Camden United for Benefit Justice

Camden United for Benefit Justice

Invites you to a Community Speak-out


Welfare Reforms –

what they mean for us

and how we can oppose them


Come and have your say

7pm   Thursday 14th February 2013

at Camden Town Hall, Council Chamber
Judd St, WC1H 9JE

Introduced by

Rev Paul Nicolson from Taxpayers Against Poverty
 who are backing legal actions against the cuts in Camden, Islington and Haringey


If you need translation, please let us know

Are you a council or private tenant, a two-parent or single parent family, on a low income, disabled, unemployed, a pensioner, a carer, receiving working tax credit or other benefits, cut off benefits, in debt, struggling to heat your home, dependent on food banks, an asylum seeker, trying to escape domestic violence with nowhere to go . . . or a resident concerned with the welfare cuts?


Speak out against the cuts and how they are affecting you …
Join the borough-wide campaign to stop them …
Stop evictions … Cut rents not benefits …


 *Housing Benefit (including Bedroom Tax)  *Council Tax Benefit  *Sickness & Disability Benefits  *Carers Allowance *Social Fund & *emergency help  *Sanctions  *Workfare  *Service cuts & closures  *Child Benefit  and more


For more information contact:

Camden United for Benefit Justice

Camden Association of Street Properties (CASP)

Camden Federation of Tenants and Residents Associations  020 7383 2227

Single Mothers’ Self-Defence / WinVisible at Crossroads Women’s Centre  020 7482 2496

Changes proposed to benefits are already hitting people in Camden and will get much worse from April 2013.  They are forcing more of us into poverty, choosing between eating and heating, or to move into more overcrowded and unfit homes.  In London, 63,000 households with children could be left unable to pay their rent and evicted.


Food banks are already replacing benefits and subsidising insecure jobs and low pay.


Caps to local housing allowance (LHA) – Will restrict the level of support for rents to the lowest 30% of rents.  This makes most private rents in Camden unaffordable for those of us who are low waged or unwaged.  17,400 households in London will be affected by this change.


The benefit cap Will restrict the total amount of support received by a household to £500 a week for families with children and £350 for single people.  The current estimate is 761 households in Camden will lose up to an average of £91.34 a week – or all their Housing Benefit.


Under-occupation penalties Will reduce support for council or housing association tenants deemed to have an extra bedroom. Anyone who has a room used by visiting children, foster children, a carer . . . will be affected. Two children of the same sex or under 10 who have their own bedrooms will be considered to be under-occupying.  Over 2,000 in Camden will lose an average £16-£32 a week.


Council Tax Benefit changes – Up to 16,800 Camden households could lose an average £2.50-£3.00 a week, however low their income.


Sickness and disability benefits Over 7,000 sick and disabled people in Camden will face a review and Atos work capability exam.  Nationally 2,500 people have already died after being cut.  Employment and Support Allowance (ESA) is already less than incapacity benefit.  Disability Living Allowance is also being replaced – at least 23% lose benefits.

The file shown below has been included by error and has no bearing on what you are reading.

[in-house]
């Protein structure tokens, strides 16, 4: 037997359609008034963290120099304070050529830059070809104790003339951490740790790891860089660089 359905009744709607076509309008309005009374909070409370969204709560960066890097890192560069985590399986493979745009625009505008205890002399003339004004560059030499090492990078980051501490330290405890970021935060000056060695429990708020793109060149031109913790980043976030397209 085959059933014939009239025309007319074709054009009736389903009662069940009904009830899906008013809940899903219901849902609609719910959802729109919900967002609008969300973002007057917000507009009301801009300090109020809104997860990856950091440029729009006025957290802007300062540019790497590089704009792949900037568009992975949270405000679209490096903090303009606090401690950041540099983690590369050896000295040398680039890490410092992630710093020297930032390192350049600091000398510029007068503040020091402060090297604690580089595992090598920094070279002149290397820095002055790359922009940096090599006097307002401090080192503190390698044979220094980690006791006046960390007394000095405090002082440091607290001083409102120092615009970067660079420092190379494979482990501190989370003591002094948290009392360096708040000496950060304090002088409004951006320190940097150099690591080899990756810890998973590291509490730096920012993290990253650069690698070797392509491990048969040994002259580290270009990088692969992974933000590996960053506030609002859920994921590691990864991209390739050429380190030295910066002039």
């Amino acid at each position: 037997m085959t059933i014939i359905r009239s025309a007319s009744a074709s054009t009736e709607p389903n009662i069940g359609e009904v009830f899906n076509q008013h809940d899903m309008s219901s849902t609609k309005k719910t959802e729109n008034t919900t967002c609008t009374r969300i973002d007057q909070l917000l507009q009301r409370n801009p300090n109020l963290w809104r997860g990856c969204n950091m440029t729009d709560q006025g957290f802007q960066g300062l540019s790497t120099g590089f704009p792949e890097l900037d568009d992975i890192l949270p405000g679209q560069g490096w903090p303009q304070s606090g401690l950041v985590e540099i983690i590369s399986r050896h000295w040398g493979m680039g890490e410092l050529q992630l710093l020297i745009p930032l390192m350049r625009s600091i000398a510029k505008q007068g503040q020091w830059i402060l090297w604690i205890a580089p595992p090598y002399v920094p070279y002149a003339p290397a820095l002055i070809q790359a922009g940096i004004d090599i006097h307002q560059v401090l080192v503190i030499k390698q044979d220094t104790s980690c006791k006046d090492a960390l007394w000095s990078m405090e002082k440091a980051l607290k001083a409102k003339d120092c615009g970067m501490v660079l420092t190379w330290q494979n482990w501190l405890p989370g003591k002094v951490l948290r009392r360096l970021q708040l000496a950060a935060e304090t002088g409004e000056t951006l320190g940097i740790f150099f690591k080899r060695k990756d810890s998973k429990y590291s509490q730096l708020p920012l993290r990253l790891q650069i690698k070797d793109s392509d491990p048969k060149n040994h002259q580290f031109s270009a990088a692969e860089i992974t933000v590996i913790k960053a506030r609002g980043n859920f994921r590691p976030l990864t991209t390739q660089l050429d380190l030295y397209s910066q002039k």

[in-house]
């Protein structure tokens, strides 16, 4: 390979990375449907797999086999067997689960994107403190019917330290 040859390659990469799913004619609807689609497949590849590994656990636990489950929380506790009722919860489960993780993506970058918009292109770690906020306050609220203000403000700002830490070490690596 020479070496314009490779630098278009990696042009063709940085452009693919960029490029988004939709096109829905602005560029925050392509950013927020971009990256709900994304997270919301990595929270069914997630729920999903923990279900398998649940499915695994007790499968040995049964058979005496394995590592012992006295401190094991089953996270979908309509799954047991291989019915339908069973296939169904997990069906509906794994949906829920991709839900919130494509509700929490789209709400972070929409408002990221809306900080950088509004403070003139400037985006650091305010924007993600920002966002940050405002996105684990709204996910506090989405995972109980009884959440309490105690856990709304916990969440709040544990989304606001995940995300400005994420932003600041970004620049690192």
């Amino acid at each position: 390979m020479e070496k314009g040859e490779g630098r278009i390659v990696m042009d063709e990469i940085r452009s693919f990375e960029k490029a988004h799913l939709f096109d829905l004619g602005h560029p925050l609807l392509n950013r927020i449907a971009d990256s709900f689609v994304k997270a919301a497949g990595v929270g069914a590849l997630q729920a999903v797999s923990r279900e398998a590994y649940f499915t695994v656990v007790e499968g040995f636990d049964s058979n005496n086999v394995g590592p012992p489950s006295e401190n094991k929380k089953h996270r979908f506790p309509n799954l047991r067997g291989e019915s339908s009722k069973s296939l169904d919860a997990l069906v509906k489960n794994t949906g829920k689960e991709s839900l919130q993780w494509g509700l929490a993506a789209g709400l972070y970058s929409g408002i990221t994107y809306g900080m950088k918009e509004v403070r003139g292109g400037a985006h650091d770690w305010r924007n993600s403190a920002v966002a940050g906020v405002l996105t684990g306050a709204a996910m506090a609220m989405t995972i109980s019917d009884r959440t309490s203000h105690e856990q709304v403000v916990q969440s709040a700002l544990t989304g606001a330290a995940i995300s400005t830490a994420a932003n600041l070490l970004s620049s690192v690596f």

Young People – Under-25s are threatened with loss of all housing benefit: in Camden this would hit over 900 18-24 year olds, nearly half of them bringing up children.  Already under 35s can only get Housing Benefit at a ‘shared room’ rate.


Single parents (92% mothers) and other carers Dismissed as ‘workless’ rather than valued as carers, mothers unable to get a job will be forced into working for your benefit (Workfare) i.e. for well below the minimum wage.  Child Benefit is no longer universal, for the first time since its introduction in 1946.  Like Carers Allowance, Child Benefit is not exempt from the overall benefit cap.


Pensioners – Many cuts target those of working age, but pensioners are affected by wider cuts in benefits and services, homecare charges, rent rises . . . Millions can’t afford to heat their homes: 6.5 million people are expected to be in fuel poverty this year.  In the past five years as fuel bills soared, the number of (older) people dying of hypothermia doubled.


The 1% cap to benefit increases while inflation is officially 3% (and higher for those of us on low incomes) is a further cut.  Nurseries, after school clubs, community, day and youth centres, gyms, libraries, law centres and legal aid we depend on for help, are also being cut or closed.  CABx and other advice centres are overwhelmed.


Nationally Councillors Against Cuts have said: “We are a new network of local councillors formed to support the fight against cuts. We believe that instead of implementing the Coalition’s cuts, councils and councillors should refuse to do so and help workers and communities organise in resistance.”


What you can do:

*  Come to the Speak Out on 14 February and have your say!

* Join the campaign organising group

*  Invite a speaker to your meeting, organisation, workplace, school . . .

*  Sign the pledge  

*  Circulate to your networks and get their support



2 Responses to “Camden United for Benefit Justice”

  1. Update – Campaign for Benefit Justice « Carer Watch's Blog Says:

    […] Come and have your say (details here) […]

  2. Outrage and unity against austerity measures - | Says:

    […] For more information, please visit the website: […]

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